Cooking Classes


Spicy Chicken and Beef Satays

The January 2010 Daring Cooks challenge was hosted by Cuppy of Cuppylicious and she chose a delicious Thai-inspired recipe for Pork Satay from the book 1000 Recipes by Martha Day.

I made beef and chicken satay grilled on hardwood charcoal.  I bought Trader Joe's peanut sauce, but these satays are so flavourful that you don't even need the sauce!  I took a couple of 'authentic' recipes and just eliminated the hard to find ingredients.  It makes no difference to the enjoyment of these satays.

I actually made these last month, before the challenge, but with Christmas and all I decided to submit it as my entry for this challenge.  I had made exactly what was required with this challenge!

Beef Satay

3 t whole coriander seeds

2 shallots, peeled and coarsely chopped
1 clove garlic, peeled and coarsely chopped

1 t ground turmeric
1 T fresh ginger,coarsely chopped
1 T brown sugar
1 T peanut oil
1/2 t salt

 Place the coriander seeds in a small food processor. Pulse until the coriander is well ground and dusty, about 2 minutes. (Don't remove the coriander from the food processor at this point — you're going to grind it again along with the other flavoring-paste ingredients.)

Add shallots, garlic, turmeric, ginger, brown sugar, oil, and salt to the food processor. Pulse until you have a smooth paste.  Add up to 2 tablespoons of water, 1 tablespoon at a time, periodically turning the processor off and, with a spoon, scraping the unground portions down toward the blade as you go, if necessary.  Transfer the blended marinade into a nonreactive bowl large enough to hold the beef.

Slice the beef into long, 1/4-inch-thick strips against (not with) the grain of the meat, as you would if carving a cooked piece of London broil. The pieces should be no wider than 1 inch.

Add the sliced beef to the bowl and combine it well with the marinade, making sure that every piece is coated. Allow the beef to marinate at room temperature for 1 to 2 hours.

Thread the beef strips onto the presoaked bamboo skewers, weaving the point of each skewer through the center of the beef every 1/4 inch to make sure it holds tight and remains secure while it cooks. Use 1 to 4 pieces of beef per skewer, depending on how long the pieces are, making sure that the beef extends from the tip to the middle of the skewer. Leave plenty of room so you can grab the skewer at the bottom — the meat should not extend from one end to the other.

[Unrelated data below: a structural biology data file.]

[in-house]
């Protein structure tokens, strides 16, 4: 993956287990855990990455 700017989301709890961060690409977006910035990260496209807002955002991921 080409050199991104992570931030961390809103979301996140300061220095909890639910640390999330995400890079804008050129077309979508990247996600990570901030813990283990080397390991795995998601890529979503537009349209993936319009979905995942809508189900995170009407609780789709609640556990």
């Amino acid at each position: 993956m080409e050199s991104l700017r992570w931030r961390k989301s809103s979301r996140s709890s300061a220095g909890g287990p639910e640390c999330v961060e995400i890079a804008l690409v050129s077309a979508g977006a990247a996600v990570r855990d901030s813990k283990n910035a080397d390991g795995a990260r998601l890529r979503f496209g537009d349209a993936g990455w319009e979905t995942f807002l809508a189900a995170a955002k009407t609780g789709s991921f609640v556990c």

To cook the beef on a grill, first prepare a medium-hot wood charcoal fire. When the fire is hot (this may take up to 20 minutes), place each skewer on the grill, making sure that the beef, not the skewer, is directly over the heat. Grill the beef until it is cooked through and has begun to pick up a few crispy brown-black spots, about 2 to 5 minutes (depending on how hot the fire is). Turn the skewers over carefully and continue grilling until the other side is browned, another 2 to 5 minutes. Do not overcook the meat — it will dry out if you do. Test a piece by touching it with your finger. The beef should be firm, not squishy. Another way to test it is by cutting into the thickest point: It should be very faintly pink, neither blood-red nor gray.

To broil the beef in the oven, preheat the broiler for at least 5 minutes and position the rack so that the satay skewers will be 3 inches from the heat source. Line a half-sheet pan with aluminum foil. Place each skewer on the pan, arranging them so that the meat is in the center of the pan and the skewers slightly hang over the outside, and slide the pan into the broiler. Broil until the meat begins to turn golden brown and develops a few char spots, about 5 to 6 minutes. Turn each piece over to brown the other side, an additional 5 to 6 minutes of broiling. Test a piece by touching it with your finger. The beef should be firm, not squishy. Another way to test it is by cutting into the thickest point: It should be very faintly pink, neither blood-red nor gray. If the surface doesn't char (your broiler or the distance from the flame may not allow it to), don't worry — as long as the meat is cooked through, the satay will taste wonderful. Do not overcook the meat; it will be unpleasantly dry.